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Legal news from Friday, February 18, 2011
by John Paul Putney

UN Secretary-General Ban Ki-moon on Thursday called for an end to violence against protesters in Bahrain, referencing recent attempts to quell protests sweeping across the Middle East and North Africa. Ban said that he is "disturbed by all these violent means of trying to disperse demonstrators, the freedom of expression, freedom of …

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by Drew Singer

Three Turkish journalists allegedly involved with aiding the Ergenekon coup plot were jailed Friday amid foreign concerns for the treatment of journalists within the country. Members of the Ergenekon plot allegedly planned to assassinate prominent members of Turkey's Christian and Jewish minority groups, blame Islamic terrorists for the deaths and use this to delegitimize …

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by LaToya Sawyer

A judge for the US District Court for the Eastern District of New York on Thursday sentenced Russell Defreitas, a Guyanese airport cargo handler, to life in prison for conspiring to commit terrorist attacks on John F International Kennedy Airport (JFK). Defreitas and co-conspirator Abdul Kadir, originally arrested in 2007, …

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by Brian Jackson

A Chinese appeals court on Friday upheld the conviction of US geologist Xue Feng, sentenced to eight years in prison for committing industrial espionage. The court's decision was immediately met with expressions of disappointment by US Ambassador to China John Huntsman, who said that the US would ask China to consider an "immediate …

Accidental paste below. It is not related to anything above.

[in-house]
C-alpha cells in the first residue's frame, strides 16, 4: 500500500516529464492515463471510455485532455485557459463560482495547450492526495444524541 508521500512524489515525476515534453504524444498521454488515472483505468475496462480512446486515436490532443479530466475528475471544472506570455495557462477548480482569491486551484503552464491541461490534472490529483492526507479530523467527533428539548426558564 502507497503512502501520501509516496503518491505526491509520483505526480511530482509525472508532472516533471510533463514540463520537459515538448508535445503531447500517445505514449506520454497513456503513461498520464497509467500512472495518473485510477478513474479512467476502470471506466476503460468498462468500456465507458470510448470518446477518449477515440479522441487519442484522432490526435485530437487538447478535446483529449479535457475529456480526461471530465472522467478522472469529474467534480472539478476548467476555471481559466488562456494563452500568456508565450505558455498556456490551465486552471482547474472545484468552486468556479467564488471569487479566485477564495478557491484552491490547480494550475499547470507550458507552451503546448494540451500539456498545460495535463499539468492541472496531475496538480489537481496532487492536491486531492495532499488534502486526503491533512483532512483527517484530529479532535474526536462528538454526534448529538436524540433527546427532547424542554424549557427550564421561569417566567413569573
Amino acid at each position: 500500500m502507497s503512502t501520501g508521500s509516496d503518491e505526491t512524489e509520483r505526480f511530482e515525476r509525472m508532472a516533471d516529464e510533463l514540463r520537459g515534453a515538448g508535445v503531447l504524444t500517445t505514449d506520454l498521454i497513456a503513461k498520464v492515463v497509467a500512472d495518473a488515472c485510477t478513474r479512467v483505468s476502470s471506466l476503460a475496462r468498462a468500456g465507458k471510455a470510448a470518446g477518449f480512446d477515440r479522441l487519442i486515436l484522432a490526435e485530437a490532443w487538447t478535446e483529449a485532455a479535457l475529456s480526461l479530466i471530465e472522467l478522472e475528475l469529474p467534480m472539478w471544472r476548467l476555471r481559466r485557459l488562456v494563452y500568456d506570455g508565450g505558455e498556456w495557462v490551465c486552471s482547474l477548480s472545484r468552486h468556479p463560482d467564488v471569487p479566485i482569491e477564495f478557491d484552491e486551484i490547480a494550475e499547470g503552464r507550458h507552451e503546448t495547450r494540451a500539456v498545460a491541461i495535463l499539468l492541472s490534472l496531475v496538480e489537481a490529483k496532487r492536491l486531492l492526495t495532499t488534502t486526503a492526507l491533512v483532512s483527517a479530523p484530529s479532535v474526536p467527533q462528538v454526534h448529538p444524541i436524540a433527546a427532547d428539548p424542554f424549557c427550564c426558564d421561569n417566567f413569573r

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by Andrea Bottorff

UN High Commissioner for Human Rights Navi Pillay on Thursday urged Russian officials to reform institutions to protect the rule of law in Russia. Pillay claimed that the Russian people do not trust government institutions, in part because of the ongoing harassment of journalists and human rights activists. She said that the "rule of law, …

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by Brian Jackson

The US Department of Justice (DOJ) on Thursday asked federal judge Roger Vinson to clarify his ruling to require states to enact the Patient Protection and Affordable Care Act during the pendency of the government's appeal. In the motion, the government focused on the substantial uncertainty that would be faced by …

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by Andrea Bottorff

US Defense Secretary Robert Gates said at a congressional hearing Thursday that Guantanamo Bay is unlikely to be closed because of security concerns. Responding to a question from the Senate Armed Forces Committee, Gates said that the odds of closing the detention facility are "very, very low," particularly because of congressional …

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by Carrie Schimizzi

A judge for the US District Court for the District of South Carolina on Thursday dismissed a lawsuit filed by convicted terrorist Jose Padilla, ruling that he has no right to sue for constitutional violations. Padilla alleged he was isolated and tortured while being detained on a Navy military brig in Charleston, …

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by Carrie Schimizzi

former financier Allen Stanford, accused of defrauding investors out of $7 billion in a Ponzi scheme, filed a lawsuit Wednesday accusing federal agents of violating his constitutional rights. The suit, filed in the US District Court for the Southern District of Texas, names 12 defendants, including members of …

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by Daniel Makosky

The US House of Representatives on Thursday voted 279-143 to extend three surveillance provisions of the USA Patriot Act through May 27. The measures were set to expire on February 28. The provisions extended include roving wiretaps, "lone wolf" terrorism suspects and the government's ability to seize "any tangible items" …

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